Violent behavior and victimization are common among individuals with substance abuse problems. Intoxication or withdrawal from certain drugs can promote violent behavior is some people. It is worth noting that while the pharmacological effects of certain drugs may contribute to aggression, there are several other factors that can play a role in increasing the risk for violence (e.g. committing violent crimes to get money to buy drugs, having a predisposition for aggression).
Here are some of the most common drugs that have been found to contribute to violent behavior during intoxication and/or withdrawal:
1. Anabolic Steroids
Anabolic steroids are synthetic or human-made, variations of the male sex hormone testosterone. Misuse of these drugs is often seen in some athletes in body builders who use it to try to boost their performance or improve their appearance.
The misuse of anabolic steroids has many detrimental health effects, among them is high risk for violent behavior during the intoxication period. People sometimes use the informal term “roid rage” to describe the increased irritability, anger and aggressive behavior that anabolic steroid users often present.
2. PCP (Phencyclidine)
This drug was developed in the 1950’s as a general anesthetic for surgery but is no longer use due to the serious side effects, which include a high risk for aggressive behavior, belligerence, impulsivity, unpredictability and bizarre behavior during intoxication. Some slang terms for this drug include “Angel Dust”, “Hog” and “Love Boat.”
An increased risk of aggression may occur when a person is either intoxicated with alcohol or experiencing withdrawal from it. Chronic alcoholism has been found to be particularly predictive of violence. Alcohol is also the substance most frequently implicated in homicide.
Cocaine is a powerfully addictive stimulant drug that poses an increased risk for aggression, agitation, impulsivity, psychosis and mania, among other symptoms. Symptoms such as impulsivity may remain even after several weeks of abstinence.
Amphetamines are stimulants that are often prescribed to treat attention deficit disorder (ADD or ADHD) and narcolepsy. Adderal is the commercial name for this drug and some common street names include “Bennies”, “Speed” and “Uppers.”
This drug has a high abuse potential and a misusing them increases the risk for violence during intoxication. Long-term effects of amphetamine misuse also include psychosis, anger and paranoia.
Methamphetamine has been found to be the drug that most contributes to violent crime. This highly addictive stimulant can cause violent behavior, paranoia, hallucinations, anxiety and confusion, among other problems. Studies have found increased aggression during both intoxication and withdrawal. Continued use can cause serious and permanent neurological damage.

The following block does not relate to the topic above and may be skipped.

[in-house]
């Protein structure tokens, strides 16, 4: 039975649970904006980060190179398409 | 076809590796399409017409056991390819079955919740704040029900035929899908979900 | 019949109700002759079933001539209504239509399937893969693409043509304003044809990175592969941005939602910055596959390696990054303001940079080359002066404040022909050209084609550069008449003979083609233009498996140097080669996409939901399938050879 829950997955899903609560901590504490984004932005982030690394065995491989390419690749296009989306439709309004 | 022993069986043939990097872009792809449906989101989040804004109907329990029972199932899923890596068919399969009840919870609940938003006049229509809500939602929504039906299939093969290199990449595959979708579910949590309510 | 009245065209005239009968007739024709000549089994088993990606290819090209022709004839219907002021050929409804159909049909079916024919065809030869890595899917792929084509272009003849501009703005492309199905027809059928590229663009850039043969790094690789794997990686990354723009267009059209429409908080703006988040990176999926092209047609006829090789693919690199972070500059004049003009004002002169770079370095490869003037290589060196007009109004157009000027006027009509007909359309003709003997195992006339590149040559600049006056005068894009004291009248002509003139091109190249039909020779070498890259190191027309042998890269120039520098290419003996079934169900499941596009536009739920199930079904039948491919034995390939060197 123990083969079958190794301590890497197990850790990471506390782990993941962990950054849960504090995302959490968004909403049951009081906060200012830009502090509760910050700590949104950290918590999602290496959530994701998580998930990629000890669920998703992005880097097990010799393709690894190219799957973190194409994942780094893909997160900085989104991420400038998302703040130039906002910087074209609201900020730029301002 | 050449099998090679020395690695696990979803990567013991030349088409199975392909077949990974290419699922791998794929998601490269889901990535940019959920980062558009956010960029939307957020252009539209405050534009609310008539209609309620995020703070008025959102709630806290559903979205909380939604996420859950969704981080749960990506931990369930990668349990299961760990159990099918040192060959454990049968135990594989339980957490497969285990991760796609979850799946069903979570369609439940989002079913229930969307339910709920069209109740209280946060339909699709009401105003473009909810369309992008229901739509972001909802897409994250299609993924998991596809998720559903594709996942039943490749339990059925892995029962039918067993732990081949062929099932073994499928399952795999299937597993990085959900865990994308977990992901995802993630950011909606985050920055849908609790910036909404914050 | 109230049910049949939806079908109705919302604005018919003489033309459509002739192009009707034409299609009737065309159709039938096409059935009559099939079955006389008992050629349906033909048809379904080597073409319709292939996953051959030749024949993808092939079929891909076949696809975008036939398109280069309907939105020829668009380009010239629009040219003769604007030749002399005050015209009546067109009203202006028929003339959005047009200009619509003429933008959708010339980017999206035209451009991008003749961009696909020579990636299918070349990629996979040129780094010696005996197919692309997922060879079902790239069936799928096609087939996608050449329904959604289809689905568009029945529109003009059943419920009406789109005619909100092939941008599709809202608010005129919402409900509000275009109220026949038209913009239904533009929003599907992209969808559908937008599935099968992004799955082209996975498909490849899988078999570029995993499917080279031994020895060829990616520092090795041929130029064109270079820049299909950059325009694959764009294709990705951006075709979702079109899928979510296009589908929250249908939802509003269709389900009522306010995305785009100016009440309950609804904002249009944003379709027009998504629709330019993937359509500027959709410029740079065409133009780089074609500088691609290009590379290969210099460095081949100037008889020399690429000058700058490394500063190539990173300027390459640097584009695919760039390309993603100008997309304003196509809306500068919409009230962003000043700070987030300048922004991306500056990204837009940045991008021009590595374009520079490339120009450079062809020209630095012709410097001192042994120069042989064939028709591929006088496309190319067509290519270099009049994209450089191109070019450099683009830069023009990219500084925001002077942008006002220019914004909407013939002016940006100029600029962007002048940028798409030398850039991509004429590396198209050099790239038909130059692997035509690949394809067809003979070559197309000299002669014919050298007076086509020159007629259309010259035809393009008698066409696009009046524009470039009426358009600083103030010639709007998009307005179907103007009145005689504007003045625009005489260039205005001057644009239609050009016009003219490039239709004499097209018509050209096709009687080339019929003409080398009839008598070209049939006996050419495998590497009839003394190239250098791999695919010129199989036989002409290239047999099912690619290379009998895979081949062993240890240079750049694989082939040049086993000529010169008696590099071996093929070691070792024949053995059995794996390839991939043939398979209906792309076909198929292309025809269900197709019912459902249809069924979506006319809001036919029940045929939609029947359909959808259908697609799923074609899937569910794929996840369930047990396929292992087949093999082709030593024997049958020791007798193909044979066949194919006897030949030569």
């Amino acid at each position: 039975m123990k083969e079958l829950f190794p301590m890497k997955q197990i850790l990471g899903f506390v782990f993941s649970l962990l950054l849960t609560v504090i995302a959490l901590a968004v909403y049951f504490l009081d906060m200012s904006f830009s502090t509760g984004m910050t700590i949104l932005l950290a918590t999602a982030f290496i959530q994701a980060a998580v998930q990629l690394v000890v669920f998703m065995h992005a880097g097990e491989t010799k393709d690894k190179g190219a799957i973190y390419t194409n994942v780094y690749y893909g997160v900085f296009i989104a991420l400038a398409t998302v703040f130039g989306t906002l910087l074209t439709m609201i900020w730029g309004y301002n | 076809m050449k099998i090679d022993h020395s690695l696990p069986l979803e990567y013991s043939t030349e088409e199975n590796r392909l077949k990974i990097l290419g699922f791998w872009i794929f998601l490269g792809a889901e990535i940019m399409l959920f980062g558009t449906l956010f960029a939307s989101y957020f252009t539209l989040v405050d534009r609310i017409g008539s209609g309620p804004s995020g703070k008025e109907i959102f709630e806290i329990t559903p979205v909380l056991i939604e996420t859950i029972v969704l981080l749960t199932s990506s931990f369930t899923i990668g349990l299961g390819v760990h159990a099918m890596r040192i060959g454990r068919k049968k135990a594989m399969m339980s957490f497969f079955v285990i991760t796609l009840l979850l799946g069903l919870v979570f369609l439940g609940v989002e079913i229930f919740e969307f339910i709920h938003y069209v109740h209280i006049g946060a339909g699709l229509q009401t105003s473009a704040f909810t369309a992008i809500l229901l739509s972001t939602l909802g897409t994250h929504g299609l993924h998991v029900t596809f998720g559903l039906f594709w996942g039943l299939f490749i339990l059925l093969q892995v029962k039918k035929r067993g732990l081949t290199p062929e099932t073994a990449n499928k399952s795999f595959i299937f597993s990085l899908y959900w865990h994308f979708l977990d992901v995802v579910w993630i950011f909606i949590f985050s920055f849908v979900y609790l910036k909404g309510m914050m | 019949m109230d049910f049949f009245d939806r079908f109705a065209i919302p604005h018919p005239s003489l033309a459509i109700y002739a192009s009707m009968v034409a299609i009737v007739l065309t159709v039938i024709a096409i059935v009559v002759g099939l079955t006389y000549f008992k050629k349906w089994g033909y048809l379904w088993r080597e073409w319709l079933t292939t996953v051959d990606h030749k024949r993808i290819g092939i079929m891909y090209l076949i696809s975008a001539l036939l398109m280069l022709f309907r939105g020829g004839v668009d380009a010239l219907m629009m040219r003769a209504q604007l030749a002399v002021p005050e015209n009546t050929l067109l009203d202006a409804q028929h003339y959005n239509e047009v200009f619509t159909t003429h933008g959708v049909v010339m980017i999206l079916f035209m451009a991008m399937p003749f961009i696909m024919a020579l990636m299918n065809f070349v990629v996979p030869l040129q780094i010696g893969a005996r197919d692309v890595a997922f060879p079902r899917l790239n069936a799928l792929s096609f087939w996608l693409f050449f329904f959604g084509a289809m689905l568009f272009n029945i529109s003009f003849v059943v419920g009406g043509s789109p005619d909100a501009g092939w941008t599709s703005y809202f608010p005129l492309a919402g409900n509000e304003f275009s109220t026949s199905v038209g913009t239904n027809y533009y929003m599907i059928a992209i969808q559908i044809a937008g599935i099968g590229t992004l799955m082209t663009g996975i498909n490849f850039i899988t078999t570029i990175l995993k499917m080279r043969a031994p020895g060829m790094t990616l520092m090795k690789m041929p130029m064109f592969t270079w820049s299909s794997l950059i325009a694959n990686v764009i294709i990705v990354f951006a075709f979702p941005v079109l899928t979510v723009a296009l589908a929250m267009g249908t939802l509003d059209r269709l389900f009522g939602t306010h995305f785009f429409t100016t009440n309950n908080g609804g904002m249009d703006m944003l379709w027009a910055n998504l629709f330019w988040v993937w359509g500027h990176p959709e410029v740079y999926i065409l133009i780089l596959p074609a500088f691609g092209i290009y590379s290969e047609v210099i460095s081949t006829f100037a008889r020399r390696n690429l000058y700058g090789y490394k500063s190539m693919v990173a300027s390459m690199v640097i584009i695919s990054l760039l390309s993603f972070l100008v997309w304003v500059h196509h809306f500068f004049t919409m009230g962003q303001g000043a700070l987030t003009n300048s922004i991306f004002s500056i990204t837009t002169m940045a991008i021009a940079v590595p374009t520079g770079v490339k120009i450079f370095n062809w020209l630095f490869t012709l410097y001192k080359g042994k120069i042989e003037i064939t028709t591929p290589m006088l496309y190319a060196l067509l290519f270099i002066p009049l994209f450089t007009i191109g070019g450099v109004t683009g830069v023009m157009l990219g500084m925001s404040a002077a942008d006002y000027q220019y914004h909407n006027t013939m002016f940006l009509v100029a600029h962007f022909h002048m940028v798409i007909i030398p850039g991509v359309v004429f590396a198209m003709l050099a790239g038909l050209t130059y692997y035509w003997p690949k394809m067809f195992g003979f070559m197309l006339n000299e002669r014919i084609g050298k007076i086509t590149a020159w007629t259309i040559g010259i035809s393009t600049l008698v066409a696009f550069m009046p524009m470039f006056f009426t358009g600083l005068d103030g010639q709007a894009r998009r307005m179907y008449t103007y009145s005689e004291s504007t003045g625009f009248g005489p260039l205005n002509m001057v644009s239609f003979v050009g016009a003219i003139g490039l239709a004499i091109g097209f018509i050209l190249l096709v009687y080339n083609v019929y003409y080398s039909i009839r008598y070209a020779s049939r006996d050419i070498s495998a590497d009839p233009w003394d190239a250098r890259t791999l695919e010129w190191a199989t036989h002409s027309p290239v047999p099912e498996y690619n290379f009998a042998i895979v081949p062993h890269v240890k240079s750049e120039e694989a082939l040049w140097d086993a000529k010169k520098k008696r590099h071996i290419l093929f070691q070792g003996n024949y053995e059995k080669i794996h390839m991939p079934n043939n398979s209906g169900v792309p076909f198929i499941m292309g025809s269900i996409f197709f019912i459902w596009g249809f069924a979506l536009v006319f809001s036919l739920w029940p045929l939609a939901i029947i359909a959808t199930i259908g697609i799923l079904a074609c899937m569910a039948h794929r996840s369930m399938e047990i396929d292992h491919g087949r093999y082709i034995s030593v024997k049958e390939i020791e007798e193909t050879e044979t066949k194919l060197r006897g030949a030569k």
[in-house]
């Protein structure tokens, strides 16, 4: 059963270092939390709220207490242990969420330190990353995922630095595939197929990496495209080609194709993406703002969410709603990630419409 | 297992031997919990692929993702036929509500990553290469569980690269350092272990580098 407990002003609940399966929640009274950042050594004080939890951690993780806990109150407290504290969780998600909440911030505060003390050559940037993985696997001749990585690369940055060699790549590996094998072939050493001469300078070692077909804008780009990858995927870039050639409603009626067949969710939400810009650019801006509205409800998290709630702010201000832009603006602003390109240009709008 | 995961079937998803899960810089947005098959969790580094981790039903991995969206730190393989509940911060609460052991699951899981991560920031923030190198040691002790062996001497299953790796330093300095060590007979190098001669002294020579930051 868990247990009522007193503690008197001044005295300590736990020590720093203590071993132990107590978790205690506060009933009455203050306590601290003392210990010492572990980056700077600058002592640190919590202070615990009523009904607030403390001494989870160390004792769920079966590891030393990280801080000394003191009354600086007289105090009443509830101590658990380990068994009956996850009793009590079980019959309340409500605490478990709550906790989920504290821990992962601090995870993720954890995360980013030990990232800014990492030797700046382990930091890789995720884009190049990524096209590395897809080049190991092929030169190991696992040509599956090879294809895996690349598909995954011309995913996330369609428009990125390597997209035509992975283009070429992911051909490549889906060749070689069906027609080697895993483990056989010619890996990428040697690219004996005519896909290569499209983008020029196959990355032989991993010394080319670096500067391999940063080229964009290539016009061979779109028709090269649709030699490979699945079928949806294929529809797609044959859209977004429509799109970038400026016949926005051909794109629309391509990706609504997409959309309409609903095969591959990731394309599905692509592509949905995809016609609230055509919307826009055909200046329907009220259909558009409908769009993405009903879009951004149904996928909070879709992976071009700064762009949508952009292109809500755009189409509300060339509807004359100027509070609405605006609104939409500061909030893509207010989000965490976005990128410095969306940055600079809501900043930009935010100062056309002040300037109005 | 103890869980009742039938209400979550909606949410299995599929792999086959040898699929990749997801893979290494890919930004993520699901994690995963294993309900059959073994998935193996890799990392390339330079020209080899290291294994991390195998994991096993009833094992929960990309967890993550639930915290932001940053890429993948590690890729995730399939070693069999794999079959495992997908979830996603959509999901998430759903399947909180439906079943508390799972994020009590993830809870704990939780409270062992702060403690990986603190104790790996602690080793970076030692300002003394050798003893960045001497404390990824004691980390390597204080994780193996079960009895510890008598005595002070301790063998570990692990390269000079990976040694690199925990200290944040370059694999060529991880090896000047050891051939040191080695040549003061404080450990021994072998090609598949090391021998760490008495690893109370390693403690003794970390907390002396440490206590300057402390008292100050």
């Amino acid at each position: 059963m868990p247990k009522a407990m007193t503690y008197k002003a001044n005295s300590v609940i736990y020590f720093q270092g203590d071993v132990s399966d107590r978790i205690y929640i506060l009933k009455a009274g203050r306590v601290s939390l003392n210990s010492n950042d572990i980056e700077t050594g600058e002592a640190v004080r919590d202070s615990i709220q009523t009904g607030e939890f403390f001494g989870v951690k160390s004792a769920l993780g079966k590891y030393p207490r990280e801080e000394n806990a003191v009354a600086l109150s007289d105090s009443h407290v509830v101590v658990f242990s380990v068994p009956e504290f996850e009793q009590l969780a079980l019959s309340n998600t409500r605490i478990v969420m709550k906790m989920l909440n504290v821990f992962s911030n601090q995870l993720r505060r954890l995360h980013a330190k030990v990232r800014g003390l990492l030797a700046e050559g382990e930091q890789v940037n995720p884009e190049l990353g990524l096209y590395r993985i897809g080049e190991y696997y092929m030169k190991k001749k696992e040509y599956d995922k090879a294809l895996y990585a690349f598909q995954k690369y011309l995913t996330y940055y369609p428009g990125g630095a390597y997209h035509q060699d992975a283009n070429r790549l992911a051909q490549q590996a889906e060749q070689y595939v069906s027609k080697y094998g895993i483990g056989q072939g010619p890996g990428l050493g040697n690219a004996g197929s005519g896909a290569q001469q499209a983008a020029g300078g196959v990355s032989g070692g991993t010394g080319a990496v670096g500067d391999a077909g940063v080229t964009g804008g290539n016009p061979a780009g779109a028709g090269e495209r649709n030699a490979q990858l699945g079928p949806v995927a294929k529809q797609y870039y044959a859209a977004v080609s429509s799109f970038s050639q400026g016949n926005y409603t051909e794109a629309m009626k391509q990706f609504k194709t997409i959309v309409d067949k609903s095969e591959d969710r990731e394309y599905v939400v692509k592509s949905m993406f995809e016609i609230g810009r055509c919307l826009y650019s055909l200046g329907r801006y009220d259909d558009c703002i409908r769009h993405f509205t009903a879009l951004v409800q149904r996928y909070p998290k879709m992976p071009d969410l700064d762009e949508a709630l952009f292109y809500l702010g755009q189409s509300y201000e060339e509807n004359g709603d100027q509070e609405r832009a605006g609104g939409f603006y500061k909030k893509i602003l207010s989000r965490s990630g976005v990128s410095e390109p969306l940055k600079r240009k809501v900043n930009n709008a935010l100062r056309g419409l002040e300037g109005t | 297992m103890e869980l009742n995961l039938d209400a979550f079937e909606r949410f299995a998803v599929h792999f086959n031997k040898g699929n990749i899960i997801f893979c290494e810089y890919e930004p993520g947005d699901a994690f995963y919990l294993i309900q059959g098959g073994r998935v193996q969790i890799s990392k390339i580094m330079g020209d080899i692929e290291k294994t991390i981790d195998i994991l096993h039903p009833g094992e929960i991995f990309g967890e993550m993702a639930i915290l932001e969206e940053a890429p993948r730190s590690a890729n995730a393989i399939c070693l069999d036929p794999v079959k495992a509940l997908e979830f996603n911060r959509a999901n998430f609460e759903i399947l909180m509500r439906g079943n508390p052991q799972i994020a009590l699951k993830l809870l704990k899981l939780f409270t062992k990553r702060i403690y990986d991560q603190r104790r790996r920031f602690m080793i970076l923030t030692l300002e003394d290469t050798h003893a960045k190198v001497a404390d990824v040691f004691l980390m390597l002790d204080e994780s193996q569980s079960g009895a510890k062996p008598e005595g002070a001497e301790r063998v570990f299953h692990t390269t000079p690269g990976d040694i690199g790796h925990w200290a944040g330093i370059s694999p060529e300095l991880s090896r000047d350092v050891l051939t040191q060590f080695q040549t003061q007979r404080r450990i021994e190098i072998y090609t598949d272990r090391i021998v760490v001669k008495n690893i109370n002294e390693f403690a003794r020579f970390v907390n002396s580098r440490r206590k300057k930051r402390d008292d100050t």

7. MDMA (Ecstasy)
3,4-Methylenedioxy-methamphetamine (MDMA), more commonly known as “Ecstasy” is a synthetic drug that is chemically similar to both stimulants and hallucinogens and alters mood and perception. It is often used recreationally among adolescents. Impulsivity, irritability, anxiety and aggression are some of the side effects of this drug.
- Amphetamine, methamphetamine and MDMA share a common chemistry but are not identical.
8. Opiates and Opioids
Opiates are naturally occurring chemical compounds typically derived from the resin of the opium poppy. Morphine and codeine, which have been used in medicine for their analgesic properties, are two examples of opiate drugs. On the other hand, the term “opioid” refers to a family of drugs that produces similar effects to opiates but can be either natural or synthetic.
Some opioid examples are the illegal drug heroin, and prescription opioids such as oxycodone, hydrocodone, methadone and fentanyl.
Both opiates and opioids are highly addictive and have been found to increase the risk for violent behavior, particularly during withdrawal. Research has also shown that heroin use is associated with increased aggression, impulsivity and suicide.
9. Cannabis (marijuana)
Although marijuana is frequently seen as a harmless drug, several studies have confirmed a link between cannabis use and aggressive behavior. Marijuana usually produces a relaxing and euphoric effect in users however, sometimes it can also cause anxiety, fear, distrust and acute psychosis. Such symptoms can lead to violent behavior during the intoxication phase.
Some studies have also found that regular cannabis users were almost twice as likely to be perpetrators of intimate partner aggression, and male cannabis users have been found to be more likely to perpetrate sexual aggression.
10. Sedatives (benzodiazepines)
Benzodiazepines are a type of prescription sedative commonly prescribed for the reduction of anxiety, agitation and sleeping problems. However, there’s growing evidence that they can increase aggressive behavior for some individuals during intoxication and withdrawal.
Some examples of benzodiazepines that have been linked to aggression are alprazolam (Xanax), triazolam (Halcion), and clonazepam (Klonopin).